No, this is incorrect. Spatial curvature does not only affect fast-moving objects.

-Ben

[EDIT] Fixed an error pointed out by Passionflower.

Last edited: Jun 19, 2011
6. Jun 19, 2011

### bcrowell

Staff Emeritus
Hi, bohtauri,

Welcome to PF!

Atyy has given some links with correct information in them, but it may not be at the right level for you to understand. Could you tell us a little about your background in math and physics, specifically special and general relativity, so we can give you an answer at the right level?

-Ben

7. Jun 19, 2011

### Passionflower

Perhaps you meant Riemann tensor, as the Ricci scalar vanishes in vacuum solutions.

8. Jun 19, 2011

### bcrowell

Staff Emeritus
Oops -- thanks for the correction! I've edited my post to fix the mistake.

-Ben

9. Jun 19, 2011

### bohtauri

Yeah, sorry, I should've added why i need to know in my original post. I am writing a book on causality and I have a section in it that would explain that the rate of causality is identical to the curvature of space-time. This is a very generalistic explanation and its still in draft form; so bear with me.

Im lacking information on "how curved is space-time" to help me develop an equation on how the curve is affecting the rate of causality. Everything I've researched so far shows they have a strong link but I havent found any specific data on the curvature part of the idea yet. Due to causality affecting everything, i need data on applicable curvature or curvatures if they are separated into separate categories of mass, energy or forces.

My background is im an avid enthusiast, far better than basic knowledge and some professionally advanced concepts. I am a fast learner though.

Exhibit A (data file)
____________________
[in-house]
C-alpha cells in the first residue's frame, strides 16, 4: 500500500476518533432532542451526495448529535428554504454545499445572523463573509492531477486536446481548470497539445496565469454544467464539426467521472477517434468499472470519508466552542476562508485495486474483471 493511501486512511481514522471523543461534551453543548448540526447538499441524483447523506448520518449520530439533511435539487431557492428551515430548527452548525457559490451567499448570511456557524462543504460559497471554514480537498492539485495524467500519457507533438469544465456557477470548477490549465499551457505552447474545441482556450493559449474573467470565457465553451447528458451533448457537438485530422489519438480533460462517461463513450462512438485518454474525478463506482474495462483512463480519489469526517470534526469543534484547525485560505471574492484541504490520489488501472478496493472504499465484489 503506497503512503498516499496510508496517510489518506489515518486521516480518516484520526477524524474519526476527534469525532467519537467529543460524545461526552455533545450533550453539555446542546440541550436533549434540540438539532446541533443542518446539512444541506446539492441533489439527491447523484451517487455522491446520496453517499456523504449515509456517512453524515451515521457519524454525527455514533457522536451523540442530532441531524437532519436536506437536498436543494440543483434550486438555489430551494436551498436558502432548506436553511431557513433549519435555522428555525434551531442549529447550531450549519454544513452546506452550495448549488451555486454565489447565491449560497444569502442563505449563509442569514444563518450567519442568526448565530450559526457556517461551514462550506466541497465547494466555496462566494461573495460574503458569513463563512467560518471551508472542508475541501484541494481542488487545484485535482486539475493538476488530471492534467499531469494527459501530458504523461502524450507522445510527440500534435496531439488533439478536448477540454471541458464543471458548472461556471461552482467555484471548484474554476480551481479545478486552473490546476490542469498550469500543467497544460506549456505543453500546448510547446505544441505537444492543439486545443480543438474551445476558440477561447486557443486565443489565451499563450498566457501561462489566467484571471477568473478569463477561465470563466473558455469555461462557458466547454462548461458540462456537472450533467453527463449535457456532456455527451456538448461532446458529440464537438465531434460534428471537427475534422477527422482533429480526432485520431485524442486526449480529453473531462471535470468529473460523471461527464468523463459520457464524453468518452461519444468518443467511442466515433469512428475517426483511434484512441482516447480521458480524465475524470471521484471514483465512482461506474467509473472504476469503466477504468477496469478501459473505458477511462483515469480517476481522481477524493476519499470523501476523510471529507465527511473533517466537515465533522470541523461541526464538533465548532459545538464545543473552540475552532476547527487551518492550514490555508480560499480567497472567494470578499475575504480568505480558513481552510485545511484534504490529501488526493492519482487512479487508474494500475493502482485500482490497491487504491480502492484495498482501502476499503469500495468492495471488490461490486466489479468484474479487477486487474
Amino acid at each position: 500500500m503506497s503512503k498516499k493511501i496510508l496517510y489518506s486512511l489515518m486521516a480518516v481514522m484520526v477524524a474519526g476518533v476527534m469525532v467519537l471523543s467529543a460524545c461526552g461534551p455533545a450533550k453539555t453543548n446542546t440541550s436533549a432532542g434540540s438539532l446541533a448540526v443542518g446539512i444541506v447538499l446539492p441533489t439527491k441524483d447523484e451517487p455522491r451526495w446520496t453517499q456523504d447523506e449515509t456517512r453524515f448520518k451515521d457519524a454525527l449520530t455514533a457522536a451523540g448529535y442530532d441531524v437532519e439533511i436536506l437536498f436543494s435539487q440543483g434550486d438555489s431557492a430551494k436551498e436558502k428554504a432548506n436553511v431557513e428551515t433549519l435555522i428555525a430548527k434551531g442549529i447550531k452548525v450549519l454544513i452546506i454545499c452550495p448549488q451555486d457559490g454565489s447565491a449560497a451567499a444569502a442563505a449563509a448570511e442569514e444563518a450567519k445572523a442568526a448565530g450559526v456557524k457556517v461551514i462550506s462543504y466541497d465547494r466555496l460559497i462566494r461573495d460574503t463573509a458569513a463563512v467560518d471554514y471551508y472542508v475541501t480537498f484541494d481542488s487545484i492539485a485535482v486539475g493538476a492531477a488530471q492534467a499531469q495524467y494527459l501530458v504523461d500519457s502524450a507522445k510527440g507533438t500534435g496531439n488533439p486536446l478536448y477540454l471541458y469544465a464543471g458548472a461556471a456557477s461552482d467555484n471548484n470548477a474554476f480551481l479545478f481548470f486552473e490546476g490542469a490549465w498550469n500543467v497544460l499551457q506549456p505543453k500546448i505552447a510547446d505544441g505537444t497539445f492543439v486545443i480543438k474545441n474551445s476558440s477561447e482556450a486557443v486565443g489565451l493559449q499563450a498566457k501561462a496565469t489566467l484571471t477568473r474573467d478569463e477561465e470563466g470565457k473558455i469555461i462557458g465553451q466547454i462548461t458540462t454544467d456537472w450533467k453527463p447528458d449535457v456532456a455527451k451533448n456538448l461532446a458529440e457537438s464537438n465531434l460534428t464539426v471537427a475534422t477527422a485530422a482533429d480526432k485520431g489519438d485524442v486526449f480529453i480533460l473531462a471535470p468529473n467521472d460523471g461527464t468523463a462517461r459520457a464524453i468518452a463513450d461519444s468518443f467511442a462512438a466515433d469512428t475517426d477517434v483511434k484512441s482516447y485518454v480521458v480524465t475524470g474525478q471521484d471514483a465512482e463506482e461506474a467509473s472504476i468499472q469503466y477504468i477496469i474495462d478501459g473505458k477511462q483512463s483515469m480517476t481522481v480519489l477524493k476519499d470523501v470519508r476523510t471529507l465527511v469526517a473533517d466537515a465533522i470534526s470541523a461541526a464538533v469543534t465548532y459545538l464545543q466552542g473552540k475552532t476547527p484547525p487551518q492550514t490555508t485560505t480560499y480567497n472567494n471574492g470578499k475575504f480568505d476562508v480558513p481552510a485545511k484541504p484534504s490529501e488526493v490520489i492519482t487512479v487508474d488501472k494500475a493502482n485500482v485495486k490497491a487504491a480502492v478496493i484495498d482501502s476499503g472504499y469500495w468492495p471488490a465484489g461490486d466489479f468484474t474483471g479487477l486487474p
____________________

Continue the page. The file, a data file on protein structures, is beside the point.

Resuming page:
10. Jun 19, 2011

### bcrowell

Staff Emeritus
OK. Please keep in mind that if you have an original theory about this, PF's rules say that PF is not the place to discuss it.

This is kind of a vague description of your level of knowledge. Do you know calculus? Have you taken a college-level introductory physics course? What books have you read on special relativity? General relativity?

11. Jun 19, 2011

### bohtauri

Yes, I know. Im looking for data of existing research, not discussions on personal theories.

Currently i'm in my first year at university studying civil engineering so I would say i'm a bit above introductory calculus and physics.

books-wise i have read a lot of internet content but not so much physical books. I dont usually avoid the complex materials out there (it just takes a bit longer to understand the concepts and still enjoy it).

12. Jun 19, 2011

### pervect

Staff Emeritus
The only thing I can imagine that _might_ be a link between the "rate of causality", which is a bit vague, and curvature, is the metric coefficient g_00. This is not generally regraded as "curvature", but it's possible that it might be what you had in mind. If I'm understanding what you mean by "rate of causality" at all.

I'm guessing that you are ascribing or attempting to ascribe some physical significance to g_00 as some sort of "rate at which time passes", in accordance with the way in which it's used in popularizations as a measure of "gravitational time dilation", and that you are in addition calling g_00 a measure of curvature. Before I make more comments on the merits of this, we should probably find out if I'm even on the right track as far as guessing what's going through your mind.

I'd recommend reading http://www.eftaylor.com/pub/chapter2.pdf online, or the source book, "Exploring black holes", to get a better idea of what "curvature" might mean to people in the field of General Relativity.

The value of the PPN parameter gamma that I mentioned before is a measure of curvature, specifically the curvature of space, but doesn't have anything to do with the rate at which time passes. The Riemann curvature that other posters have mentioned is much more fundamental than the PPN parameter gamma, but also related to space-time rather than specifically to space, which is what you originally asked about.

A lot of people in the field will automatically think "Riemann curvature tensor" whenever the word "curvature" is used, I'm not convinced this is necessarily good for communication.